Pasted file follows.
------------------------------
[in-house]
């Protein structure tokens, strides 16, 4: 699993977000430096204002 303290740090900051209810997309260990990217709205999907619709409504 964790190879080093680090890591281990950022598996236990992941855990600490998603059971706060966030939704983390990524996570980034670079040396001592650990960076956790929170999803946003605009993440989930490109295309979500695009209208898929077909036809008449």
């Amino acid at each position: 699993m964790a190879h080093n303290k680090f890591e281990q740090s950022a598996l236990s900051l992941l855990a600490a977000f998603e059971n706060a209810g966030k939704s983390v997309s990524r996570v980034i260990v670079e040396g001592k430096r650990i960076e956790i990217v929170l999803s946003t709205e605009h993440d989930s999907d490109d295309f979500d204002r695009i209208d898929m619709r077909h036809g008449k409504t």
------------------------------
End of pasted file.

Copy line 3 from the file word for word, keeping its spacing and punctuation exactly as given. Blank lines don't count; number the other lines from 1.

């Amino acid at each position: 699993m964790a190879h080093n303290k680090f890591e281990q740090s950022a598996l236990s900051l992941l855990a600490a977000f998603e059971n706060a209810g966030k939704s983390v997309s990524r996570v980034i260990v670079e040396g001592k430096r650990i960076e956790i990217v929170l999803s946003t709205e605009h993440d989930s999907d490109d295309f979500d204002r695009i209208d898929m619709r077909h036809g008449k409504t």